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SAS or SATA: which is better and what are the differences?



Interfaces like SATA and SAS allow motherboards to interface with HDDs and SSDs, allowing them to load operating systems, run programs, and do almost everything computers can do. However, with so many different uses it’s easy to get lost in terms like SAS or SATA. What are? How do they differ? Which one should you choose?

SAS or SATA: which is better and what are the differences?

What is SATA?

The SATA or Serial Advanced Technology Attachment connector uses the standard 15 power pins and seven data pins. SATA drives are more popular because they prioritize storage capacity over speed, resulting in cheap and easily available mass storage.

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However, the fact that SATA drives focus on storage capacity does not mean that they are slow. Most consumer SATA drives start at 5400 RPM, but can go up to 7200 RPM. Although SATA drives are not as fast as SAS drives, they are more than enough for most people to use their computers.

SATA drives are also cheap, so they’re the perfect storage solution for most situations, like running a DIY NAS or regularly backing up data. Even as SSDs gain ground, SATA HDDs continue to be popular for mass storage.

What is SAS?

SAS stands for Serial Attached Small Computer System Interface. It uses a connector similar to SATA, also using 15 pins for power and seven for data transfer. However, the split on the SATA connector between the power and data transfer pins is not as prominent.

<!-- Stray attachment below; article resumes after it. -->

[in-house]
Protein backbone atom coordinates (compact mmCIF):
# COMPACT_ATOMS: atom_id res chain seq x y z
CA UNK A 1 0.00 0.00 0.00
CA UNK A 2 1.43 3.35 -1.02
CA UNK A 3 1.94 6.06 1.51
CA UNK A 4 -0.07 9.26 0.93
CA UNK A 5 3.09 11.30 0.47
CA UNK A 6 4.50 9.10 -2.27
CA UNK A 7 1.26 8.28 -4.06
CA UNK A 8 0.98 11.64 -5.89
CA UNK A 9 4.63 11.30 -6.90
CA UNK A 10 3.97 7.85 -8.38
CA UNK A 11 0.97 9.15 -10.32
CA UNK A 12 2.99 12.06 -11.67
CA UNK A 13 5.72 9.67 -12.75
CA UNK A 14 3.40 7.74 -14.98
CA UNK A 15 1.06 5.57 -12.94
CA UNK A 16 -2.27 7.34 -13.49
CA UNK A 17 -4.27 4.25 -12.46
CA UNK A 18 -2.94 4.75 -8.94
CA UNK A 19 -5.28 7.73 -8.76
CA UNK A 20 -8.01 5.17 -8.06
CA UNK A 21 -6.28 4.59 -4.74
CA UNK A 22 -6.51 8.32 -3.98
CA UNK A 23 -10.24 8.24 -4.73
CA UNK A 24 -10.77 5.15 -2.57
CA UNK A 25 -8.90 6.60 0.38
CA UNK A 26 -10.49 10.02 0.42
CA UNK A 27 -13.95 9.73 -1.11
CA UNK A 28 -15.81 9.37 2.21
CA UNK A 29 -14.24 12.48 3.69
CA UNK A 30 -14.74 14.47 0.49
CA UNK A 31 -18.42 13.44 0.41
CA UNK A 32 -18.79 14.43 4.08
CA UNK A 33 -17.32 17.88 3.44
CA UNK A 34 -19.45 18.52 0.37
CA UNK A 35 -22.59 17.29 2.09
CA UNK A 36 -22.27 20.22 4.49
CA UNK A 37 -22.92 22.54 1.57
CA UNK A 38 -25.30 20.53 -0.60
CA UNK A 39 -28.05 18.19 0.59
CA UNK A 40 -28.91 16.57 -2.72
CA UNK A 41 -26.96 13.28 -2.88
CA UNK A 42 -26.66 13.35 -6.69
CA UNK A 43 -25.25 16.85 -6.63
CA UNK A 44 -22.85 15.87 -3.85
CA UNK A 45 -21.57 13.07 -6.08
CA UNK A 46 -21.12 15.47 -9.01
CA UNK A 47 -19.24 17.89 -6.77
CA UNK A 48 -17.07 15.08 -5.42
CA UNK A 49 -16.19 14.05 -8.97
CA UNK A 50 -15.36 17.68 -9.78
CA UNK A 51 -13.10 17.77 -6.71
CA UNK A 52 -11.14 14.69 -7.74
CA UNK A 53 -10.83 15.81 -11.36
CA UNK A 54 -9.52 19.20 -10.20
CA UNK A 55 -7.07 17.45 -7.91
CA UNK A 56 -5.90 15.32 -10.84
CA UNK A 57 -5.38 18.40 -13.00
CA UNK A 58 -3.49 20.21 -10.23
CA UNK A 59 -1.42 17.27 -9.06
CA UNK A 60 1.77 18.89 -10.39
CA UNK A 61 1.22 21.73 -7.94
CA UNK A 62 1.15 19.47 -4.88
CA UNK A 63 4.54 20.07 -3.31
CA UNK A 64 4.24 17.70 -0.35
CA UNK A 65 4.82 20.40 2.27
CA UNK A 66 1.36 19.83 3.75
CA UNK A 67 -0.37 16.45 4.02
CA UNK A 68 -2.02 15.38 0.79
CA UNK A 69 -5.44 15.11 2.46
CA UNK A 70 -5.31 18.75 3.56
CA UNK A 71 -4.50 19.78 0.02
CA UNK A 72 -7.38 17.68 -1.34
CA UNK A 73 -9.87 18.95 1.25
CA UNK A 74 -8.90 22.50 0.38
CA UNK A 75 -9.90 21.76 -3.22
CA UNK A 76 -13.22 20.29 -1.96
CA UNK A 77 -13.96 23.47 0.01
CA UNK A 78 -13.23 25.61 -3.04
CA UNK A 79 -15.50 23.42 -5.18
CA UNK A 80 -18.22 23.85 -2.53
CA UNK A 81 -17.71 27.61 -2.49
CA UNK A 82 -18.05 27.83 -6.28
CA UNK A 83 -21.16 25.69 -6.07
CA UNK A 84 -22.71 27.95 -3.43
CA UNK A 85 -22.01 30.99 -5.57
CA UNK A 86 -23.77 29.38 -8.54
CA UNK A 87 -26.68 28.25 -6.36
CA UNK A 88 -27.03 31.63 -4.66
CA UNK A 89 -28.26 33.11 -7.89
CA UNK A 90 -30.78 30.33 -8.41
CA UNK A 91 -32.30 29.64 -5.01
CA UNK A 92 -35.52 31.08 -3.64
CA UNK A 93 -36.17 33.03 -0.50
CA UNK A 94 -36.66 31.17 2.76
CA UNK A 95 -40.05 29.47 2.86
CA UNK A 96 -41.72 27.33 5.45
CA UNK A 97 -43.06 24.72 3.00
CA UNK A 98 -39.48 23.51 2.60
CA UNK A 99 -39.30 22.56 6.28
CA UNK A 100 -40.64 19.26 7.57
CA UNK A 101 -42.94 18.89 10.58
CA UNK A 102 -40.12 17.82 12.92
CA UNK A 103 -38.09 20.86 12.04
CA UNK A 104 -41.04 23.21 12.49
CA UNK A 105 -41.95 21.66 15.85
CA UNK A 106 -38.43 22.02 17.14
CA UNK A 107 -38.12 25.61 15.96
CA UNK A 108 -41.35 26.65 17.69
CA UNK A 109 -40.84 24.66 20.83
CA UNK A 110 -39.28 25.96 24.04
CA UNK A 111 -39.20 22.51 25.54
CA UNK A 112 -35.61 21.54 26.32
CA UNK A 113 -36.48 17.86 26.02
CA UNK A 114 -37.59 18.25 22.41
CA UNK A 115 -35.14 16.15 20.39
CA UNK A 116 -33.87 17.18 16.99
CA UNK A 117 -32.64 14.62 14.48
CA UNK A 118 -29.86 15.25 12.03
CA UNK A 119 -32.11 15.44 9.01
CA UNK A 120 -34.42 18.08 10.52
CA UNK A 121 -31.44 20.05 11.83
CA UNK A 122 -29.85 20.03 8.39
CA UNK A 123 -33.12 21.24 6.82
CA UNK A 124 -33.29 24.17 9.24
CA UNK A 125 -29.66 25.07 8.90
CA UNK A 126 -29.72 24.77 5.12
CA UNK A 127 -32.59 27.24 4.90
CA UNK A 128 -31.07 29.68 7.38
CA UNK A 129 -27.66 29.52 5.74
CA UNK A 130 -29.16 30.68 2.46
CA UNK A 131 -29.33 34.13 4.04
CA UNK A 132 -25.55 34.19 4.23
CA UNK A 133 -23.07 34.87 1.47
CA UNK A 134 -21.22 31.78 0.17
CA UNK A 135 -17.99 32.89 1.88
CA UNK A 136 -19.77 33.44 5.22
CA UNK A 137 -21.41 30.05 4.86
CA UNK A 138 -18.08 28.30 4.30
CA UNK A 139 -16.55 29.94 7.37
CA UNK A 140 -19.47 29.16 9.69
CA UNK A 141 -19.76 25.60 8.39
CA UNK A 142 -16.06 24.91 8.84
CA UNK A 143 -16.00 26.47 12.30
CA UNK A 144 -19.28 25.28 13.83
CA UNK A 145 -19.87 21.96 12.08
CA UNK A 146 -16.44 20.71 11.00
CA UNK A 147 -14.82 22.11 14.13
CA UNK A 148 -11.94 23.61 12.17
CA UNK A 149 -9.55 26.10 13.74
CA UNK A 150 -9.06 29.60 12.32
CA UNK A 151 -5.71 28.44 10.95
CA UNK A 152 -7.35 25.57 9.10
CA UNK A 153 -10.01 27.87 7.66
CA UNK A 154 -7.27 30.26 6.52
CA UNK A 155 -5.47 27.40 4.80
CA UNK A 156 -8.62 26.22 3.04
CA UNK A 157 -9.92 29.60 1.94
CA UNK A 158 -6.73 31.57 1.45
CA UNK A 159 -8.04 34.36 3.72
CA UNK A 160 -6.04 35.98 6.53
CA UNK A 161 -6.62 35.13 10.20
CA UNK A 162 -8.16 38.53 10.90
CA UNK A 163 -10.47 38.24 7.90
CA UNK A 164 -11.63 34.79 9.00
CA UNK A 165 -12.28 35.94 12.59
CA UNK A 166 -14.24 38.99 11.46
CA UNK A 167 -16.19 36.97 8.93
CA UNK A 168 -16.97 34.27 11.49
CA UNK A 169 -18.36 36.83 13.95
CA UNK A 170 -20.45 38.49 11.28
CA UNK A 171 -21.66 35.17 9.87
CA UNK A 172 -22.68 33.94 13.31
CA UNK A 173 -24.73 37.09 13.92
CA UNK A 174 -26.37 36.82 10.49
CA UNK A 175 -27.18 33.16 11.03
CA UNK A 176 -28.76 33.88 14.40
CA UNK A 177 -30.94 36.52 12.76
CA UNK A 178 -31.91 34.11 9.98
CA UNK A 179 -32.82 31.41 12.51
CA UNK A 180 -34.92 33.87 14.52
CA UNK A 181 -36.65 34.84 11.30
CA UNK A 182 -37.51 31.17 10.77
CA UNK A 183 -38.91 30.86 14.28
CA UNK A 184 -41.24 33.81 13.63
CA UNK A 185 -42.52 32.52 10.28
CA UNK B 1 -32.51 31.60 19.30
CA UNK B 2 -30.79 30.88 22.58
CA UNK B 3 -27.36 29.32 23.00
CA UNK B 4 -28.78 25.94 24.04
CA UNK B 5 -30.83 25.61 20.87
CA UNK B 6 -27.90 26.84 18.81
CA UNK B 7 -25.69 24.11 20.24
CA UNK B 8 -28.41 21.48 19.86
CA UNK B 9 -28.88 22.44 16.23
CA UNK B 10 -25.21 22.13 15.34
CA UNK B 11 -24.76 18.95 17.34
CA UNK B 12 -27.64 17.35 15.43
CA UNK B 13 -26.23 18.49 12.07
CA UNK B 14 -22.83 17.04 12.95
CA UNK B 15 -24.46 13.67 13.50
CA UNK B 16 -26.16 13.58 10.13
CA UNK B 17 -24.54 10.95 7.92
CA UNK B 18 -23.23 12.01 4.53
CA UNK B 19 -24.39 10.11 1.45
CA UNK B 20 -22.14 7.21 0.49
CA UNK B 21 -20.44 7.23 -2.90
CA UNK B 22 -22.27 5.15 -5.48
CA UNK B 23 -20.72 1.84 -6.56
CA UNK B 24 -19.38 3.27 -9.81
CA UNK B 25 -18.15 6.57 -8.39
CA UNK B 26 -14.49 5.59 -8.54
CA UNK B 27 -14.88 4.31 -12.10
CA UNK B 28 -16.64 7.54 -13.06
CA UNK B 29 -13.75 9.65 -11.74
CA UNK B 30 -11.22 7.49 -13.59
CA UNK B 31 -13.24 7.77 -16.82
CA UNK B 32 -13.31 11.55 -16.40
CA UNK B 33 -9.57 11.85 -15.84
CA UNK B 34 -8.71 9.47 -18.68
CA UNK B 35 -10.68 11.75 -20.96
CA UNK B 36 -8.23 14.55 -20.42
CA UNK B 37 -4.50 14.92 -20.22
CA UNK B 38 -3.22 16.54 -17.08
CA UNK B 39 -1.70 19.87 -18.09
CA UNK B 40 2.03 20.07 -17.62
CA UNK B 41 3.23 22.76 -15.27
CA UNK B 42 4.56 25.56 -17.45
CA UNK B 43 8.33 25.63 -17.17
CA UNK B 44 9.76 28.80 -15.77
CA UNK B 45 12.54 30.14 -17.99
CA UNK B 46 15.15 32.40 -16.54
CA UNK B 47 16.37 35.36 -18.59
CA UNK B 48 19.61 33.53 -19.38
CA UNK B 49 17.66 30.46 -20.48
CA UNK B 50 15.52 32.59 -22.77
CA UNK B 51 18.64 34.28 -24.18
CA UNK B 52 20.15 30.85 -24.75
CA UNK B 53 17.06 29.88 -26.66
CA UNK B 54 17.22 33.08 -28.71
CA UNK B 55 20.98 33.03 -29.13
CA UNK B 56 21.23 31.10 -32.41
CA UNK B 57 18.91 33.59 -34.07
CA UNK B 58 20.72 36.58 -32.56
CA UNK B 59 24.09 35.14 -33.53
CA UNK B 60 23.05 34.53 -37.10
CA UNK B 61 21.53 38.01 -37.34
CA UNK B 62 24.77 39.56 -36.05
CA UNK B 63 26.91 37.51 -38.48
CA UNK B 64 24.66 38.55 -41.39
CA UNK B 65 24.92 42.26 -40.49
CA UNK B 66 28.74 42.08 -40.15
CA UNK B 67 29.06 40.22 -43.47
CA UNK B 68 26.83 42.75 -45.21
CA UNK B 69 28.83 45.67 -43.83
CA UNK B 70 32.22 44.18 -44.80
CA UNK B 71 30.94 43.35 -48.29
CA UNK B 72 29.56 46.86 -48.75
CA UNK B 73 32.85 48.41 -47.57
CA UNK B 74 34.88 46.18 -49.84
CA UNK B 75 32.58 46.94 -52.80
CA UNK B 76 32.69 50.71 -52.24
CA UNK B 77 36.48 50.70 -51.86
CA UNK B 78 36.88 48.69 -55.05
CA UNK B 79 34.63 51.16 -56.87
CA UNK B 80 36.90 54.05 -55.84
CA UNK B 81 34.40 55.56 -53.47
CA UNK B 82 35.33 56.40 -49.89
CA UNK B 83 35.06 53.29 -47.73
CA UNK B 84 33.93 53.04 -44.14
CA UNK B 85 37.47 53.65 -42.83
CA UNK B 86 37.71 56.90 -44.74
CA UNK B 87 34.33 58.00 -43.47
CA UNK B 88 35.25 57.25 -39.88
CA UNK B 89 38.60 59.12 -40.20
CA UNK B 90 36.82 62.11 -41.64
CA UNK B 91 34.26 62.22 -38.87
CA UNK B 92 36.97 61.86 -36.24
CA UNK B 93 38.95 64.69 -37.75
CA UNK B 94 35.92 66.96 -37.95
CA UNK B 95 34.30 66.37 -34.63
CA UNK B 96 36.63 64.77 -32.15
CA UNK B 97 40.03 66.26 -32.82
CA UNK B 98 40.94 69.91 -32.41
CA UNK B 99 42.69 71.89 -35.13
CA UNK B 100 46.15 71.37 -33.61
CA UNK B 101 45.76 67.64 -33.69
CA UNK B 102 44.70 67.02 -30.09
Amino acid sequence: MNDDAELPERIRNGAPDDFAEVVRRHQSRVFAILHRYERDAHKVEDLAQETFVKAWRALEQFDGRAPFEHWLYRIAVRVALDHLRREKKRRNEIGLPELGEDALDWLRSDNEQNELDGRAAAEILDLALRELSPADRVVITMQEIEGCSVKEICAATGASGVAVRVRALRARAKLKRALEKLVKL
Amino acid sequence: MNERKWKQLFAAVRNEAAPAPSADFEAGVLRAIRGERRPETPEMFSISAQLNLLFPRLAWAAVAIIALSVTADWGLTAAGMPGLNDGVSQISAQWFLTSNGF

SAS drives are faster and more reliable than SATA drives in terms of data transfer. A SATA connector is fast at storing data, but output data is not transferred at the same speed. SAS solves this problem by transferring outgoing data as quickly as incoming data.


They are typically used in enterprise-grade applications and servers designed to run 24/7. According to Toshiba, one of the world’s most popular HDD manufacturers, the mean time between failure (MBTF) for SAS drives is 1.4 to 2.5 million hours of use between 5 and 55 degrees Celsius. In contrast, the MTBF of general-purpose SATA drives is only about 600,000 hours of use at the same temperature.

However, they consume more power and it is common practice to have a SAS drive loading the OS on a server and use SATA drives for storage. This is also done because SAS drives focus more on data transfer speeds than storage, which means SAS drives over 500 GB can be quite expensive.

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